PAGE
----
Attorney General Calls for Pause on Angels Stadium Sale Amid FBI Corruption Probe
The FBI says it has found probable cause of corruption by Anaheim Mayor Harry Sidhu involving the sale of Anaheim Stadium. California Attorney General Rob Bonta is now calling for a 60-day pause on the controversial transaction.
The revelations were made in an FBI affidavit filed Monday in Orange County Superior Court. In the affidavit, FBI special agent Brian Adkins says there is evidence Sidhu tried to ram the sale through in the hopes of getting money for his re-election.
“I believe Sidhu illustrated his intent to solicit campaign contributions, in the amount of $1,000,000 … in exchange for performing official acts intended to finalize the stadium sale for the Angels,” Adkins wrote.
The evidence was partly gleaned from wiretapped conversations between Sidhu and confidantes.
The affidavit said there is evidence Sidhu provided confidential information about the land appraisal to the team during the city’s negotiations “with the expectation of receiving a sizeable contribution to his reelection campaign from a prominent Angels representative.”
Atkins further accused Sidhu of thwarting a Grand Jury investigation into the sale. During the investigation, Sidhu allegedly met with an FBI informant and told them to lie to the Grand Jury about their conversations. The affidavit suggests Sidhu may be guilty of fraud, theft or bribery, false statements, obstruction of justice, and witness tampering.
The affidavit does not accuse the team or other city officials of corruption. It does say that “the City of Anaheim was tightly controlled by a small cadre of individuals, including SIDHU, a particular member of the Anaheim Chamber of Commerce, and others,” however.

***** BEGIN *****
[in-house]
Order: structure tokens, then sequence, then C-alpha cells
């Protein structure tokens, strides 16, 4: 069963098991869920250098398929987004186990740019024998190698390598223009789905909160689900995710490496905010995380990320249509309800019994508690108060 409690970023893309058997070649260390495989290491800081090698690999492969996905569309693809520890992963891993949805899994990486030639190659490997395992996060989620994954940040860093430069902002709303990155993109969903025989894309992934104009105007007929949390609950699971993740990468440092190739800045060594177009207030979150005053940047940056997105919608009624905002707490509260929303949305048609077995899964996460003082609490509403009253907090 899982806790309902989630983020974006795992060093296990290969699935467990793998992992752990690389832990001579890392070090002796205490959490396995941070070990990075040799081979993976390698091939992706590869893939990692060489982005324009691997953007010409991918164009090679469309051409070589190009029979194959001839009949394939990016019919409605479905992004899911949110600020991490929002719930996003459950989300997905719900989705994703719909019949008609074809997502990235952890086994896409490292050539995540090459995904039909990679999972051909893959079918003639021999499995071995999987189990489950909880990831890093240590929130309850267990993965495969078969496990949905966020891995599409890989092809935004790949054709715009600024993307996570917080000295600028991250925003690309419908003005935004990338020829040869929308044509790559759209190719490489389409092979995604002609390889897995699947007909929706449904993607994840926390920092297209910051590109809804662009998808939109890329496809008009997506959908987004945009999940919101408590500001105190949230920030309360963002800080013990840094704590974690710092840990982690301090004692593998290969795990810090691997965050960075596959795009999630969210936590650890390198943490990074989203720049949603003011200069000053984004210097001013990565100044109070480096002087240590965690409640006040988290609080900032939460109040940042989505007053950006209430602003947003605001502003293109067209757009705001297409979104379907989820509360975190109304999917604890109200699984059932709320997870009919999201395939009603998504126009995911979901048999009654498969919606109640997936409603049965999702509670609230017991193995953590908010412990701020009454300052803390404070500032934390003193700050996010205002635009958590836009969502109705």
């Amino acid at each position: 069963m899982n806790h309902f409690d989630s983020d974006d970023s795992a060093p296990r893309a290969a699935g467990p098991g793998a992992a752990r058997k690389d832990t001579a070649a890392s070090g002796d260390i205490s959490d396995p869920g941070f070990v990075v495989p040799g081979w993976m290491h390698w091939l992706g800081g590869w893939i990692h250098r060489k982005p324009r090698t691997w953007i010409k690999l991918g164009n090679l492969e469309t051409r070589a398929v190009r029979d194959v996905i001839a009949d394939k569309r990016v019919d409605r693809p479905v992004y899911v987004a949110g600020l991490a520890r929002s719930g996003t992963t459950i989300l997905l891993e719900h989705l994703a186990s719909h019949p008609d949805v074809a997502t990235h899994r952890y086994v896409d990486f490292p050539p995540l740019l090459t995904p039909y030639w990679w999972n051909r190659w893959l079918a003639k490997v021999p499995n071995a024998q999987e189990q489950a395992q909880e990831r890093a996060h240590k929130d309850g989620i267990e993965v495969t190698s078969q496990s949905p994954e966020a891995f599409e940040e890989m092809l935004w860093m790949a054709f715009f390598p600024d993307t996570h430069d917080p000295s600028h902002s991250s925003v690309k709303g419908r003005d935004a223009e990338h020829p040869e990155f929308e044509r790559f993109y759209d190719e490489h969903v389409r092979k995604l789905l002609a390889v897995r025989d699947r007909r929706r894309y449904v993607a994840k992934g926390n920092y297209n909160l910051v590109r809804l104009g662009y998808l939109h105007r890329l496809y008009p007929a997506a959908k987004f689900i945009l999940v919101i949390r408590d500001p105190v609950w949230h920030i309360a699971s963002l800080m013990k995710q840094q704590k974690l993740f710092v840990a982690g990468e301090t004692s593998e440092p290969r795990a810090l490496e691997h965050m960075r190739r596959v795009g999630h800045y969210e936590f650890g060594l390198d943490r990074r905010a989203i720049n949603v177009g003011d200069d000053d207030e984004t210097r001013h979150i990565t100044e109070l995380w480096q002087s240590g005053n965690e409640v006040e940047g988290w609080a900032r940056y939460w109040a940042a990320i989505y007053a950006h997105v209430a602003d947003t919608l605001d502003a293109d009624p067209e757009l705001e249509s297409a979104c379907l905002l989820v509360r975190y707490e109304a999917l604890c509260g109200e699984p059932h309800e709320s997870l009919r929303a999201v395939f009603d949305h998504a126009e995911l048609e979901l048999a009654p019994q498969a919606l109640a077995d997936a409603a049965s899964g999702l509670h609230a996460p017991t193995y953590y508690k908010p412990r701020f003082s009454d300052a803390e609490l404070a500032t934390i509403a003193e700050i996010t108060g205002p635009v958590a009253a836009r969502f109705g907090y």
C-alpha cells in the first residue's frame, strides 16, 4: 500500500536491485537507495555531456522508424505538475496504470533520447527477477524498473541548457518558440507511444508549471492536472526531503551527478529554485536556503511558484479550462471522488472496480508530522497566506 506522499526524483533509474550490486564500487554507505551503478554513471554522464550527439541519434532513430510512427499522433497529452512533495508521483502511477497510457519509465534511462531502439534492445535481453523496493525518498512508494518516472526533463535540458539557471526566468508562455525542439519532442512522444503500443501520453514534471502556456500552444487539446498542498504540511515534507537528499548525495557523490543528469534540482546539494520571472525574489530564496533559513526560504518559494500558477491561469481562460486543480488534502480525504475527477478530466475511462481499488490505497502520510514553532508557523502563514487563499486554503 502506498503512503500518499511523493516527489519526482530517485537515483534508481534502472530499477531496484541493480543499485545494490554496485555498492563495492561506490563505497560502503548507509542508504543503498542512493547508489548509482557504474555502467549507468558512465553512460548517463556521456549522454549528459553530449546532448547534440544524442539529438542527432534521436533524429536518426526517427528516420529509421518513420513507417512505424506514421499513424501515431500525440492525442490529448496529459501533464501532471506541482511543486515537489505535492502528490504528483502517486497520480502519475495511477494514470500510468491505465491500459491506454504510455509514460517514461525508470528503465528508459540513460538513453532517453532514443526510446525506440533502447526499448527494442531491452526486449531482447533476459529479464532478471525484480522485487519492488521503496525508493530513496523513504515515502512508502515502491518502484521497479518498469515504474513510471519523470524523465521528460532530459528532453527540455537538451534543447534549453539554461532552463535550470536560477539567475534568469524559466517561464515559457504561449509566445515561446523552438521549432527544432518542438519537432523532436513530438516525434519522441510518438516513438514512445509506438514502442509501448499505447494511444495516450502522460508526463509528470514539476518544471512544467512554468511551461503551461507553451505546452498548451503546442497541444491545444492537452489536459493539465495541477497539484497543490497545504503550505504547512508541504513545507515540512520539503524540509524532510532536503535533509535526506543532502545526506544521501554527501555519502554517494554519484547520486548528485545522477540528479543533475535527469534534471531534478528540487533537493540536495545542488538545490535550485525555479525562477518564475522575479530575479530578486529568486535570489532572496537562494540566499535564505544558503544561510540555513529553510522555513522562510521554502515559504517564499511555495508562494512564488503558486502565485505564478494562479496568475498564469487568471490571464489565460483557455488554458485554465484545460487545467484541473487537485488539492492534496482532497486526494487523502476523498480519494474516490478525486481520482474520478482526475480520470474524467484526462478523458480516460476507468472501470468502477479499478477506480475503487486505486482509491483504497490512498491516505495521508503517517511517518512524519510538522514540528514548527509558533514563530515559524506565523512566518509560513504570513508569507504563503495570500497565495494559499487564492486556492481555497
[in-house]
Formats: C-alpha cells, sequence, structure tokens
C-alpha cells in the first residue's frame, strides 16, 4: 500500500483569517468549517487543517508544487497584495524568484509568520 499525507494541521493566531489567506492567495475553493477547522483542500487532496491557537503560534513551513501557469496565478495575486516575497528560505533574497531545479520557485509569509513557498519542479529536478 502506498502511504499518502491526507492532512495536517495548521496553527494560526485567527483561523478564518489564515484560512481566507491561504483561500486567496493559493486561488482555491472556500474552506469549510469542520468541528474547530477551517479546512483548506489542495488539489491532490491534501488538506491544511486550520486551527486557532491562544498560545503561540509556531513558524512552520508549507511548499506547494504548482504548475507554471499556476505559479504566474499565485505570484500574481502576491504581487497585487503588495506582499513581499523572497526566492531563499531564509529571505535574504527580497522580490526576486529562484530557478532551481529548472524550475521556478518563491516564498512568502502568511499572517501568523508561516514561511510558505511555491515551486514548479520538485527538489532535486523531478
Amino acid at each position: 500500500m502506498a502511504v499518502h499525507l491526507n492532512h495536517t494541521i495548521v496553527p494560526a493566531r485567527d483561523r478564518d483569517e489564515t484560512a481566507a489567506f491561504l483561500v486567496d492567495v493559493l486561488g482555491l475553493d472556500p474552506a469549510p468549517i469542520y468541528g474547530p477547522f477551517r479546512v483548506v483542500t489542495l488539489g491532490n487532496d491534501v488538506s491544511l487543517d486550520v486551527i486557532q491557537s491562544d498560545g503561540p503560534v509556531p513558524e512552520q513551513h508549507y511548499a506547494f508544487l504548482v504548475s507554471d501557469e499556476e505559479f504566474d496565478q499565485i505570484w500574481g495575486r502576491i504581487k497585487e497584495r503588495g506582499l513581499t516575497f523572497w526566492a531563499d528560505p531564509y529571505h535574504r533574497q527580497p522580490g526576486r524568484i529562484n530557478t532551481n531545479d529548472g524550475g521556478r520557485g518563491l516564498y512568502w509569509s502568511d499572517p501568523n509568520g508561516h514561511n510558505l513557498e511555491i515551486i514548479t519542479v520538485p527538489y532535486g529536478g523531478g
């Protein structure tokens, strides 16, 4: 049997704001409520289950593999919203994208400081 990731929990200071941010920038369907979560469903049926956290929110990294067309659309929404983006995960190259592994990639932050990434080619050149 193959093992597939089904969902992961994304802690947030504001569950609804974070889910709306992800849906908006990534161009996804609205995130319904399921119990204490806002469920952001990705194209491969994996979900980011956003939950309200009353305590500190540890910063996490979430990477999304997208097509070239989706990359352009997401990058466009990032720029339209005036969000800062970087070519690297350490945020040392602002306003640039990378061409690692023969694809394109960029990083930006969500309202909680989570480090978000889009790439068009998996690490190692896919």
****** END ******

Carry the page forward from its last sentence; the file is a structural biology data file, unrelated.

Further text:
“We are troubled by this,” Anaheim City Manager Jim Vanderpool said in a statement. “Throughout this process, Anaheim staff and the City Council have worked in good faith on a proposal that offered benefits for our community.
“What has been shared with us was unknown to the city administration before today, and what is being described falls outside of the city’s process on the stadium.”
Neither Sidhu’s attorney nor the team wished to comment.
“What I was most concerned about seems to be playing out,” said Anaheim Councilman Jose Moreno, who has been an outspoken critic of the stadium land sale.
“At the end of the day, out of this illegal land sale, [Angels owner Arte Moreno] and the city of Anaheim’s leadership are continuing to maximize the private profits for Arte Moreno and the private interests of the development site, and not looking out for the public benefits.”
The stadium is being sold for $320 million to SRB Management, LLC, which is owned by Arte Moreno. State officials had said the sale violated the Surplus Land Act and fined the city $96 million late last month. Under an agreement between Anaheim and the state, the fine was supposed be used to fund roughly 1,000 affordable housing units around the city.
That agreement is now in limbo. An employee with the Attorney General’s Office said Monday that “the validity of the Stipulation for Entry of Judgment could also be in question based on the information stated in the affidavit.”
A court hearing is scheduled for Tuesday, May 17 at 11:45 a.m. at the North Justice Center in Fullerton.